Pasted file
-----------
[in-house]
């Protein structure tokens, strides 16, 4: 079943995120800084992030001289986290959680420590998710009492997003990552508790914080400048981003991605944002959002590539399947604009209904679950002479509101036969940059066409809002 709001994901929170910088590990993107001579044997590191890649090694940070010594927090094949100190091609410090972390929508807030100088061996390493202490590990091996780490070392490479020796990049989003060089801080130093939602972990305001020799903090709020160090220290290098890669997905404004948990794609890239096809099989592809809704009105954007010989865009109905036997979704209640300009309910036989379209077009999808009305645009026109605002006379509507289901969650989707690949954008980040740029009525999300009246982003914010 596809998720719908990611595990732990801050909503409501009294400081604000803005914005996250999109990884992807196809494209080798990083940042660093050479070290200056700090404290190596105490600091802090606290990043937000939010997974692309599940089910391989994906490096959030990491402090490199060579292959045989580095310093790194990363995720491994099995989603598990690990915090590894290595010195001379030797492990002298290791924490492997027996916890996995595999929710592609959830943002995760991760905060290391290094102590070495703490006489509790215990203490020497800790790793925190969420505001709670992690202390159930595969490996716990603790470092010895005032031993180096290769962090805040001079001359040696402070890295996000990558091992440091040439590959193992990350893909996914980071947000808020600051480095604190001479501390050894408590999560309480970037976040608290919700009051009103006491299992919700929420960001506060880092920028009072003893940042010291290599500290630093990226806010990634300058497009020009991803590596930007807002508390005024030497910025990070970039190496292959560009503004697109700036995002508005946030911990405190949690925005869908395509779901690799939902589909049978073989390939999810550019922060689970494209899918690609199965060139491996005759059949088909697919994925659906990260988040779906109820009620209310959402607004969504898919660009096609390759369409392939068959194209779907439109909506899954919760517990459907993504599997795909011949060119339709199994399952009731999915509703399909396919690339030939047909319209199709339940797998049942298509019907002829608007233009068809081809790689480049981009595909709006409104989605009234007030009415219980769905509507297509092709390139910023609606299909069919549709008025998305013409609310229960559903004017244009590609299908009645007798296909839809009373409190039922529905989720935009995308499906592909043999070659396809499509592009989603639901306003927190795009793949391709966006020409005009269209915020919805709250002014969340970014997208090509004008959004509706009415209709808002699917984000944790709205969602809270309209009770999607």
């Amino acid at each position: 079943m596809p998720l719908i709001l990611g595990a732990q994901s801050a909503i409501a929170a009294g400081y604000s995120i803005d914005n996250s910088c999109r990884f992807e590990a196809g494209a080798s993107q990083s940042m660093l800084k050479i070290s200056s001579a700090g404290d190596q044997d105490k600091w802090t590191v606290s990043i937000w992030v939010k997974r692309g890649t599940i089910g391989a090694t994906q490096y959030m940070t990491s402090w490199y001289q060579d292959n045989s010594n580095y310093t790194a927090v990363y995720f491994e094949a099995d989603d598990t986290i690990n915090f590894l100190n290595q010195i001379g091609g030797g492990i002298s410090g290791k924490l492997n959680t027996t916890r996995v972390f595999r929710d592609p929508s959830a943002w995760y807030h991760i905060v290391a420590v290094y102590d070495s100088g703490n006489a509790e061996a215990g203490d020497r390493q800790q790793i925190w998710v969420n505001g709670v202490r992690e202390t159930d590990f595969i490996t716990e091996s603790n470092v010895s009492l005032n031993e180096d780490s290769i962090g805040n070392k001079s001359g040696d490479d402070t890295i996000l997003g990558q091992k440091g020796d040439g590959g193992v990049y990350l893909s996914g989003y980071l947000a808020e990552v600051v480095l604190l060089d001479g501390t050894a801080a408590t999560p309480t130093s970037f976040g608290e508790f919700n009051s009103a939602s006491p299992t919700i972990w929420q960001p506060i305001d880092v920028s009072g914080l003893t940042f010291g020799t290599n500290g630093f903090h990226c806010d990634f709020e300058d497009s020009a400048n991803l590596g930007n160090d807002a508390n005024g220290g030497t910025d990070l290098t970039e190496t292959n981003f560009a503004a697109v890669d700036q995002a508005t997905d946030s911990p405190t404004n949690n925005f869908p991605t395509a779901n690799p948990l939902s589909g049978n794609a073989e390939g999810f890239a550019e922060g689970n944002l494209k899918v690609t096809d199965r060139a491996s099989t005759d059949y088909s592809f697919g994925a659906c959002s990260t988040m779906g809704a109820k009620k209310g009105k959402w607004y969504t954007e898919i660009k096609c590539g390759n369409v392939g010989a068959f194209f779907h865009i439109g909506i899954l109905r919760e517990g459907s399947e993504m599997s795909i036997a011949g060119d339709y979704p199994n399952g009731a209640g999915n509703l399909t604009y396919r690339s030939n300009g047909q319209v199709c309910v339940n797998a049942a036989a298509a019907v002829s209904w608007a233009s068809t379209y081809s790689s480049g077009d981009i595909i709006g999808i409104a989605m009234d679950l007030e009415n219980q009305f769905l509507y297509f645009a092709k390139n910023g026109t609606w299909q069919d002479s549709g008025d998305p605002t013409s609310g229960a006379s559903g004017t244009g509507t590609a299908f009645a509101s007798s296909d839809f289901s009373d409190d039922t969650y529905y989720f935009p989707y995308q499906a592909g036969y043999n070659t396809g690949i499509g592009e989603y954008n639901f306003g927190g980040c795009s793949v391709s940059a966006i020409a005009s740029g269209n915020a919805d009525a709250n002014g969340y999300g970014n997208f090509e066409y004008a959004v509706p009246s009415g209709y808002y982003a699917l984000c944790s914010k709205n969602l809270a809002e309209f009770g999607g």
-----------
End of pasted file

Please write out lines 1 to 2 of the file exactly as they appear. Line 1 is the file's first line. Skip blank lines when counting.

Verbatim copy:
[in-house]
């Protein structure tokens, strides 16, 4: 079943995120800084992030001289986290959680420590998710009492997003990552508790914080400048981003991605944002959002590539399947604009209904679950002479509101036969940059066409809002 709001994901929170910088590990993107001579044997590191890649090694940070010594927090094949100190091609410090972390929508807030100088061996390493202490590990091996780490070392490479020796990049989003060089801080130093939602972990305001020799903090709020160090220290290098890669997905404004948990794609890239096809099989592809809704009105954007010989865009109905036997979704209640300009309910036989379209077009999808009305645009026109605002006379509507289901969650989707690949954008980040740029009525999300009246982003914010 596809998720719908990611595990732990801050909503409501009294400081604000803005914005996250999109990884992807196809494209080798990083940042660093050479070290200056700090404290190596105490600091802090606290990043937000939010997974692309599940089910391989994906490096959030990491402090490199060579292959045989580095310093790194990363995720491994099995989603598990690990915090590894290595010195001379030797492990002298290791924490492997027996916890996995595999929710592609959830943002995760991760905060290391290094102590070495703490006489509790215990203490020497800790790793925190969420505001709670992690202390159930595969490996716990603790470092010895005032031993180096290769962090805040001079001359040696402070890295996000990558091992440091040439590959193992990350893909996914980071947000808020600051480095604190001479501390050894408590999560309480970037976040608290919700009051009103006491299992919700929420960001506060880092920028009072003893940042010291290599500290630093990226806010990634300058497009020009991803590596930007807002508390005024030497910025990070970039190496292959560009503004697109700036995002508005946030911990405190949690925005869908395509779901690799939902589909049978073989390939999810550019922060689970494209899918690609199965060139491996005759059949088909697919994925659906990260988040779906109820009620209310959402607004969504898919660009096609390759369409392939068959194209779907439109909506899954919760517990459907993504599997795909011949060119339709199994399952009731999915509703399909396919690339030939047909319209199709339940797998049942298509019907002829608007233009068809081809790689480049981009595909709006409104989605009234007030009415219980769905509507297509092709390139910023609606299909069919549709008025998305013409609310229960559903004017244009590609299908009645007798296909839809009373409190039922529905989720935009995308499906592909043999070659396809499509592009989603639901306003927190795009793949391709966006020409005009269209915020919805709250002014969340970014997208090509004008959004509706009415209709808002699917984000944790709205969602809270309209009770999607």